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From:  Charles Butler
Date:  Mon Sep 28, 1998  4:38 pm
Subject:  An article on historical research in sign language

Chironomy, Chirology, Mime, Gesture and Sign Language.
(A short article on documentation of sign language from medieval period

[This is the draft of an article submitted to Tournaments Illuminated,
the scholarly journal of the Society for Creative Anachronism, a
medieval historical recreation society) I thought that the Sign Writing
list would enjoy it.]

Within the current SCA culture, there has been the gradual acceptance of
Signing Heralds, communicating the knowledge of the court to those not
hearing. There has been some concern that the language they are using
is not "strictly" medieval and also some discussion as to what were the
uses of Sign Languages in the period of the Middle Ages, were they an
aid to the deaf, a secret language, a mnemonic device, a musical
notation? This brief overview gives some sources and methods for
continued research in "period" sign language and its uses.

1) Oldest sources:

There is evidence from Egyptian heiroglyphics and Greek monuments that
conductors of music and court magicians used some sort of gesture
language. Greek theatre had an entire competition category for mime and
gesture, of which there are some descriptions (in theory) but
unfortunately none of those sources have come down to us. What remains
are the following:

Some interpretations of the Masoretic text (the accepted text of the
Torah and other Hebrew writings) include markings which have been
extensively researched as "chieronomy" (i.e, gesture markings) for use
by conductors to mark the melodies in chanting Torah portions and the
psalms. (Footnoted source)

Some evidence from Coptic temple worship of the transmission of melodies
through a sign language/chieronomy through the often blind musicians.
Some objections have been raised of how the blind could read sign
language, but current (i.e., 20th century) evidence from deaf-blind
schools show that sign language is not a visual language but a spatial
one, accessible to both the deaf and the blind.

It has been interpreted by a few zealous researchers that the Coptic
melodies have been transmitted in whole from Egypt to the monastic
system of Europe. One Coptic musicologist when asked the question
commented: "that is truly a creative anachronism, chieronomy (as far as
that musicologist has been able to determine) refers primarily to a 19th
century recreated system calling itself cheironomy (for conducting
music) and no clear evidence exists to show an unbroken chain of melody
by chieronomic forms." There is large evidence of various conducting
styles which have been labeled cheironomy, however, in many of the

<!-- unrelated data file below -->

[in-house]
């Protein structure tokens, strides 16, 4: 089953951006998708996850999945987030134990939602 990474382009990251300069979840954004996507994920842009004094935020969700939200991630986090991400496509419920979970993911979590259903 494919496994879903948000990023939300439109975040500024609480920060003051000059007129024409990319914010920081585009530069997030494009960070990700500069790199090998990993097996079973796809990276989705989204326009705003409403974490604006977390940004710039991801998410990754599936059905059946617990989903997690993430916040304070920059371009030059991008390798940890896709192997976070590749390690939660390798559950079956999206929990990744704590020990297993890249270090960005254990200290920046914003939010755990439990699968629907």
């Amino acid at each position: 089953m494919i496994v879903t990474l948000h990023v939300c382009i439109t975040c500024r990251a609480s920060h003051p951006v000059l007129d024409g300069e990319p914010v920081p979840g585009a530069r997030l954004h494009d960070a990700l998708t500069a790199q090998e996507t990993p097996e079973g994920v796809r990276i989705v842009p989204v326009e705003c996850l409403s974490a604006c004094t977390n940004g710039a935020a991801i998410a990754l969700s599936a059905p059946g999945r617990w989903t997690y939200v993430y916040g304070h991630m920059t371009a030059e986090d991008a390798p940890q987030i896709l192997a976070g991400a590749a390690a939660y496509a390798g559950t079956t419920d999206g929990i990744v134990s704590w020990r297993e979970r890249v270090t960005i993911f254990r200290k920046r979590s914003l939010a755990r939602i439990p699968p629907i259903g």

branches of the Orthodox church, particularly Russian and Bulgarian
music. This may be a fruitful area of research for other readers but is
beyond the scope of this article.

2) Monastic sign language

There is more than ample evidence from many sources of a common body of
sign language in use in the Benedictine and Cistercian monasteries.
Current texts exist, but the most significant findings are the

(th)is sindon (th)a tacna (th)e mon on mynstre healden soml (th)aer mon
aefter regiles beloude swigan halden wile and geornlice mid godes
faltume begyman sceal.... [Direct Anglo-Saxon text translated into
Anglo-Saxon from Latin]

[Translation] These are the signs that are to be used in the monastery,
and observed diligently with God's help, where it is desired to keep
silence according to the command of the rule.

from Anglo_Saxon_Monastic_Sign_Language, 1991, Translation from
Anglo-Saxon descriptions (originally in Latin) for the Rule of St.
Benedict, published by Anglo-Saxon books, Monasteriales Indicia
(Monastic Sign Language), D. Banberry, ISBN O-95-16209-40. This is
partial translation of medieval sign language manuscript with
illustrations from mid-11th century British library manuscript Cotton
Tiberius III.

Oldest continental sign lists are in two customaries from Cluny, written
by two monks from that house in 1075 and 1083. Identical lists of sign
language to Monasteriales Indicia. Examples follow:

"If you want cheese, then put your two hands together flat, as if you
were pressing it". [This is also the current ASL sign for cheese]

"If you want salt meat for any reason, then pinch with your right hand
low down on your left, where the flesh is thickest, and make with your
three fingers as if you were salting it."
[This is also the current ASL sign for meat]

[Editor's note: this sign is significant, as the monastic rule only fed
meat to the infirm or young children. One boy in the text was asked for
meat and he commented (in sign) that he was not yet under orders and so
could eat meat.] To this compiler, this indicates that the sign
language was used in the instruction of illiterate children as well.]

The sign for king is that you turn your hand downwards and hold the top
of your head with all your fingers in the sign of a crown.
(This is also the sign in current Danish Sign Language, which tells me
that the rule of St. Benedict pervaded the continental sign language.
Note that this is not the sign in current ASL usage.

[the original article inserts Anglo-Saxon Sign, ASL sign, and Danish
sign side by side for comparison]

The sign for queen is that you stroke round your head (for a circlet)
and then put your hand on top of your head (headband + king).

3) Courier sign language.

The first published British pamphlet of the British manual alphabet
dates from 1698 (slightly out of period), but the first illustration of